Area was once a taconite mine pit in Minnesota’s Iron Range, an area that had a depressed economy for decades. The OHV recreation area was developed using $750,000 in RTP funds by the city of Gilbert, the Minnesota Department of Natural Resources and state OHV associations. In Idaho, the Lewis-Clark All-Terrain Vehicle Club conducts trail maintenance on 13.6 miles of the Musselshell trail system in the Clearwater National Forest.

In Wyoming, the Wyoming Trail Crew, assisted by U.S. Forest Service staff, used RTP funds to place trail signs, close unsafe motorized routes, create new trail sections and complete substantial erosion control at the Shadow Mountain trail system. “These are excellent examples of big and small projects that can be accomplished using RTP funding,” says Sheila Andrews, senior legislative assistant in the Washington, D.C., office of the AMA, which is a member of the CRT. “The award winners deserve thanks for their outstanding projects. “We want these types of projects to continue, but they are in jeopardy,” Andrews says. “Congress has considered scaling back, or even eliminating, RTP funding and we can’t let that happen.” She asks everyone to contact their federal lawmakers and ask them to support the Recreational Trails Program. The easiest way to do that is to send a prewritten email by going to ATVAonline. com > Rights > Issues & Legislation.

Ask The ATV Safety Institute:

Winter Riding

YOU ASK: I plan to do a lot of riding this winter. Is there anything I need to know? THE ASI RESPONDS: Riding in the cold and snow can be great fun, as long as you consider trail conditions, ATV preparation, and clothing selection. Choose riding areas and trails with firm snow—riding on soft snow can be damaging to the soil beneath it and increases the chance of getting your ATV stuck. Be aware that while a trail may be firm and frozen at the beginning of your ride in the morning, a few hours later the trail could be warmed by the sun, making it unusable for an ATV. Snowmobilers become annoyed when ATVs make tire ruts in the slushy snow and ruin their carefully groomed trails. Check with local law enforcement to see if ATVs are legal on the snowmobile trails in your area. If you need to ride across a frozen lake, be sure to check the ice thickness first. There needs to be enough ice present 6 November/December 2011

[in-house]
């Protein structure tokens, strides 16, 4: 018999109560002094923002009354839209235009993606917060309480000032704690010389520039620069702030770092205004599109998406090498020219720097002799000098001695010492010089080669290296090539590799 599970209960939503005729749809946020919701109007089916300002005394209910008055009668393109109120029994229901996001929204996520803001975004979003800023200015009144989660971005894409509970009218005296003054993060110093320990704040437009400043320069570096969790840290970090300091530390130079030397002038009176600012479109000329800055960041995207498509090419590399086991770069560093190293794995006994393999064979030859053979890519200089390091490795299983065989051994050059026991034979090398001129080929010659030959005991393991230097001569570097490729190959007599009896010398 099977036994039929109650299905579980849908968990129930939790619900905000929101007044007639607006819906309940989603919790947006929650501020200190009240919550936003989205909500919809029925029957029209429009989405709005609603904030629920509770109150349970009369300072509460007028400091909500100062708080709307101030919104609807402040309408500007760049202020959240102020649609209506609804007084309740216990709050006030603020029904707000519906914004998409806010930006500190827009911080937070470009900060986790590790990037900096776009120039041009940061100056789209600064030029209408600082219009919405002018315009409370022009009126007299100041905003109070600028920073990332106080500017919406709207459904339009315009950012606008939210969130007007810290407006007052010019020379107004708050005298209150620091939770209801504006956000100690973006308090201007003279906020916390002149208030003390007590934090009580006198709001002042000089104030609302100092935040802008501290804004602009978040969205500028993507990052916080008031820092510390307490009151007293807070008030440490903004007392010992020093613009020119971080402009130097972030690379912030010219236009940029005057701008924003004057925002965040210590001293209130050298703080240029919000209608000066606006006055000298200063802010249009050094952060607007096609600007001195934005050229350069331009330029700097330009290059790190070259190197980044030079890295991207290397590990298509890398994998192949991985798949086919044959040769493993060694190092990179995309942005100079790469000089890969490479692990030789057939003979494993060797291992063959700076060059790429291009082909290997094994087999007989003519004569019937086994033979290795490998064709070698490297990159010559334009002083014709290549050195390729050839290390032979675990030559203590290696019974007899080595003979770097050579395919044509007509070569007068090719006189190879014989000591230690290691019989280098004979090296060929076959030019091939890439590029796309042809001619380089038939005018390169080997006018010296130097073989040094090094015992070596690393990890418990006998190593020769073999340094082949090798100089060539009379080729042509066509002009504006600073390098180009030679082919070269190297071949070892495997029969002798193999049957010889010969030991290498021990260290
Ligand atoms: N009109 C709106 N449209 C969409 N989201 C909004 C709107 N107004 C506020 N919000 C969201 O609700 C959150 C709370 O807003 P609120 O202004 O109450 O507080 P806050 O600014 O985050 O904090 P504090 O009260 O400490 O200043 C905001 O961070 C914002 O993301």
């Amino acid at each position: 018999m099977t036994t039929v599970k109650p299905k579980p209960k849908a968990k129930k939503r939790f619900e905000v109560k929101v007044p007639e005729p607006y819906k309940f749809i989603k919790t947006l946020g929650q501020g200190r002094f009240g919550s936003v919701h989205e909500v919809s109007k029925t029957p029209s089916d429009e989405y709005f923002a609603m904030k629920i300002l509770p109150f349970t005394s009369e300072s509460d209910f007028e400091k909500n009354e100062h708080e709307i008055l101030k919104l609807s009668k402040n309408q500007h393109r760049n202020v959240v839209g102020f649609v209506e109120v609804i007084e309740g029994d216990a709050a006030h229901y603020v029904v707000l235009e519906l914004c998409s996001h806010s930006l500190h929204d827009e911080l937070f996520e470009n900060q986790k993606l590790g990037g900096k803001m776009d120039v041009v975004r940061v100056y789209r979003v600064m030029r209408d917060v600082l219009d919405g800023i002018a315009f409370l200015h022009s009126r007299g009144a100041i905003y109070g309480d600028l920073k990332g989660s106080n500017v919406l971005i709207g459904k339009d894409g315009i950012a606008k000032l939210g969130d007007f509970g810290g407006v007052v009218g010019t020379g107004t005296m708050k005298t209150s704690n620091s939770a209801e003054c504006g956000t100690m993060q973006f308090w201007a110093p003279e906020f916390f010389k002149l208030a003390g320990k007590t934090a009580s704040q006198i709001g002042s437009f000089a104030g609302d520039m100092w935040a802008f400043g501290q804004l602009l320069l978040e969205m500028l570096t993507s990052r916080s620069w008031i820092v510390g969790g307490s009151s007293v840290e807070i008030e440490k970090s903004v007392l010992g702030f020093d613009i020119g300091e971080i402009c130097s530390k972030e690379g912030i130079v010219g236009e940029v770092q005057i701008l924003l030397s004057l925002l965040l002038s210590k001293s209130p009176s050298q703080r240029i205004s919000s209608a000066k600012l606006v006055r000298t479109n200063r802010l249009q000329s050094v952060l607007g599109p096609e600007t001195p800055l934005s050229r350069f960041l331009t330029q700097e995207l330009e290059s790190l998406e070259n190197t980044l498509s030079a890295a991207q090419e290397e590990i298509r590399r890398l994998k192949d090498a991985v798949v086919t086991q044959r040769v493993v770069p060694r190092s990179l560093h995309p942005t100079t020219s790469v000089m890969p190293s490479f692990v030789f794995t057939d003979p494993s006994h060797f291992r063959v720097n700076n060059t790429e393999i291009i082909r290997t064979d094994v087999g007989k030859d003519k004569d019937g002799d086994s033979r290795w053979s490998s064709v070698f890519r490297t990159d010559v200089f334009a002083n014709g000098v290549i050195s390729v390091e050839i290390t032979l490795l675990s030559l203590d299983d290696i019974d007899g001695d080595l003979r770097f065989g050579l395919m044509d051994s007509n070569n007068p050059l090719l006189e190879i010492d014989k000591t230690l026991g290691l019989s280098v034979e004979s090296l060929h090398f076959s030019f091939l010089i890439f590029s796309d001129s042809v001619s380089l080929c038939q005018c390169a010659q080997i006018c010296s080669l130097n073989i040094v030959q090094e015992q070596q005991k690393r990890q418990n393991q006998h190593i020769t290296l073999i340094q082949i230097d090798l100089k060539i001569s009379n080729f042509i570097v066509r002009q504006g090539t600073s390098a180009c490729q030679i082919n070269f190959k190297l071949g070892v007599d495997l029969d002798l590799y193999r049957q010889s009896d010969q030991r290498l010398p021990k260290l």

to support you and your ATV. Watch for areas of open water and thin ice markers on these lakes. Go slowly and be very cautious in order to reduce the chance of skidding or sliding out of control. Respect the rights of others— avoid ice fishermen and skaters. Make sure your ATV is prepared for cold temperatures. Check the owner’s manual to ensure you have the right engine and transmission oil, and the proper blend of antifreeze and water if your machine is liquid-cooled. Confirm tire pressures. Dress for the weather. Keeping dry and warm on the winter trail is essential—your entire trip can be miserable if you aren’t wearing the proper clothing. Your hands and feet are out in the airstream and can become chilled very quickly. Cold hands and feet may not be able to manipulate the ATV’s controls accurately. Be sure to account for the wind-chill factor, which indicates the cooling power of cold air on exposed flesh at various wind or ATV speeds.